A Little Something Called Self-Responsibility

There is something weird going on this week. Nothing is running smoothly. The propane company, after 8 years of filling up the propane tanks on schedule, now can’t seem to fill up the correct tanks. They have filled up the shop tank twice now, and left the house tanks unfilled. Not a good thing in the middle of winter. I even put a big sign on the shop tank that said “NOT this tank, the tanks at the HOUSE” with a big arrow pointing toward the house, and they STILL filled up the shop tank.

Then just this morning, a whole passel of ice fisherman glibly trespassed across our property sliding their sleds 10 feet from our house and when Richie told them it was a private pond, they said, “So call the police.”

What is going on here? Is the repugnant presidential campaign persuading people that incivility and incompetence are acceptable ways of behaving?

There is a little something called self-responsibility. We all have power and that power is the power to behave decently. Let’s try that for a while and see where it gets us.

Image converted using ifftoany

Image converted using ifftoany

Not One More

We drove past Sandy Hook and Newtown on our way home from Virginia this Memorial Day and next to the exit sign was a hand-lettered placard: “Free coffee and doughnuts.” This community had twenty first-graders and six teachers and administrators massacred by a man with an assault weapon. And what were they doing on this Memorial Day? Trying to keep drivers alert…and alive.

I hear people defend their right to own assault weapons because they say they need to be safe from “bad guys with guns.” I hear people say they need to protect their own. I never hear them say they want to protect their neighbors. I never hear them say they want to help. I hear them only expound on themselves and their rights.

But Sandy Hook, a town whose children did die from a bad guy with guns—they care about keeping you, anonymous you, alive.

Who has the bigger heart? Who has the richer soul? Who holds the future of our species? Do you want higher walls, bigger guns, more rampant paranoia? Or do you want the compassion of a town trying to keep holiday drivers alive, even as they continue to mourn the senseless slaughter of their children?

http://www.newyorker.com/online/blogs/newsdesk/2014/05/christopher-michael-martinezs-father-gets-it-right.html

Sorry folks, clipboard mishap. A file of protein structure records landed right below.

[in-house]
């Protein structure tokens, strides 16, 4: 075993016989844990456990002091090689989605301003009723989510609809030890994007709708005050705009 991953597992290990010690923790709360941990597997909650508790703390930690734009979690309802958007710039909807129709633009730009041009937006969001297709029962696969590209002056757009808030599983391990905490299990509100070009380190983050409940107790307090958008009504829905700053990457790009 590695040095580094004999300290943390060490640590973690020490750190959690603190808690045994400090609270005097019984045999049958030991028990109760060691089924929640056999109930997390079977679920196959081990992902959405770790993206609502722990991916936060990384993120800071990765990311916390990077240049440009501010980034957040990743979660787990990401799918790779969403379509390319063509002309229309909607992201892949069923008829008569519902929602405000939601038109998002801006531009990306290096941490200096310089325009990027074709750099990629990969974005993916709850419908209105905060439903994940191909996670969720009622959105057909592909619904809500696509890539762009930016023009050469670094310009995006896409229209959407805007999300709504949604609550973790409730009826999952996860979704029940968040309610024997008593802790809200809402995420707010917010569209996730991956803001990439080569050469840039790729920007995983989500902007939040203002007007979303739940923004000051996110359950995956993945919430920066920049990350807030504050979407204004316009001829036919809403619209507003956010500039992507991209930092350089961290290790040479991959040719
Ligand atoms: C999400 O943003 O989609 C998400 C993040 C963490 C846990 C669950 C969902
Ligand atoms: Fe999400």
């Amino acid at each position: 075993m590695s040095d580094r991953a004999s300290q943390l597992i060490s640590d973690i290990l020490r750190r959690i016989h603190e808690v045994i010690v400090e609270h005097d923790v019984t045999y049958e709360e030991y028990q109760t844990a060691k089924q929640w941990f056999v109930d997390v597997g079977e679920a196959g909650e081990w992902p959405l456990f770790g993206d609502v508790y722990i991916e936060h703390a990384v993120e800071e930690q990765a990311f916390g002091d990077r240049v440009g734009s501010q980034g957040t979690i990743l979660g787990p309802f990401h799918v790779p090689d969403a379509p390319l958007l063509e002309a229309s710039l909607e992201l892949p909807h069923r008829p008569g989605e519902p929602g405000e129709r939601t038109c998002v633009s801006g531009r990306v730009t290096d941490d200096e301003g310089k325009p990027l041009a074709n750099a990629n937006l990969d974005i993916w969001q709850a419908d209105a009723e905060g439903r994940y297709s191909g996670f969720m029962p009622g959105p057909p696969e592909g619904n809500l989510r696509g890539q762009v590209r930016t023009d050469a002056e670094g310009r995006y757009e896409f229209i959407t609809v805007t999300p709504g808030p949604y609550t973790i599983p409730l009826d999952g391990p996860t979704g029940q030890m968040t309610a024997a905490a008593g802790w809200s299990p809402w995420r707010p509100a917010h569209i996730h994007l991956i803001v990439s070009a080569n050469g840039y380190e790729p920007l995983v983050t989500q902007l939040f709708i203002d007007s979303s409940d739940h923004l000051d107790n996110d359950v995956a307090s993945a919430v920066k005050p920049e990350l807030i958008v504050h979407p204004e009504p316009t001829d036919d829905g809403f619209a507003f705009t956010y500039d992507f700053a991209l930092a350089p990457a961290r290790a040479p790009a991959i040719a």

The Fetish of Individuality that is the United States

I wish I had thought that up, but I confess I heard it in an interview and I can no longer remember who said it.  At any rate, for me it gets to the heart of a warped belief system in this country.

The other night I watched a documentary on the Triangle Shirtwaist Factory fire, where girls and young women burned to death because there were no laws in place to make their workplace safe. The staircase door was locked, the elevator could hold only a few people at a time and the fire escape was so decrepit, it collapsed. Girls as young as 14 jumped to their deaths, while others died wreathed in flames.  Predictably, public outrage was great, and that outrage led to federal laws being passed to protect workers in their workplace. At the end of the documentary, the narrator said: “but before this could happen, women had to burn.”

When I heard those words, a chill ran through me, because it brought to mind Sandy Hook and the massacre of 26 people, 20 of them first-graders. Public outrage was great then, too. But not enough to pass new laws to protect other children from the same fate.

We have sunk to the level of making our children pay for our fetish of individuality. We think our personal freedom to carry an assault weapon is far more important than the lives of our children.

If a society cannot keep its children safe from itself, then it has failed its primary purpose—that of perpetuating itself—not to mention a certain reverence for life. Fetishizing personal freedom spells the end of a civilized society.

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Just a Thought Re: Congress and the Space Station

I’m not getting the impression that our Congress is feeling the effects of their own incompetence. What can make it more real for them, I ask myself? Then I think: Let’s send them all to the Space Station.

There they will eat freeze-dried food and be in uncomfortably close quarters. They can talk to each other or not, but until they work something out, they have to stay there. Maybe they will stare at the round globe of Earth, pushing and shoving each other out of the way to get the best view from the little portholes. And maybe, after a month or so of this, they will notice that the Earth intrinsically does not have borders or blue states and red states or Muslim countries or Christian countries.

And maybe after another month of being in the dark vastness of space, they will perceive the miracle of this planet that sustains life and how fragile it has become. Eventually, sick of eating freeze-dried ice cream, they may (the more with-it ones) come to grasp that, actually, there’s isn’t any other place we can live. And that to destroy the Earth, is to destroy our species (not to mention many others.)

Then maybe they will begin to talk and to compromise and to learn to get along. And that’s when we will let them come back, to join us at the adult table.

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I thought about using a photo of the monkey that Russia sent into space here, but then I realized that would be maligning the monkey.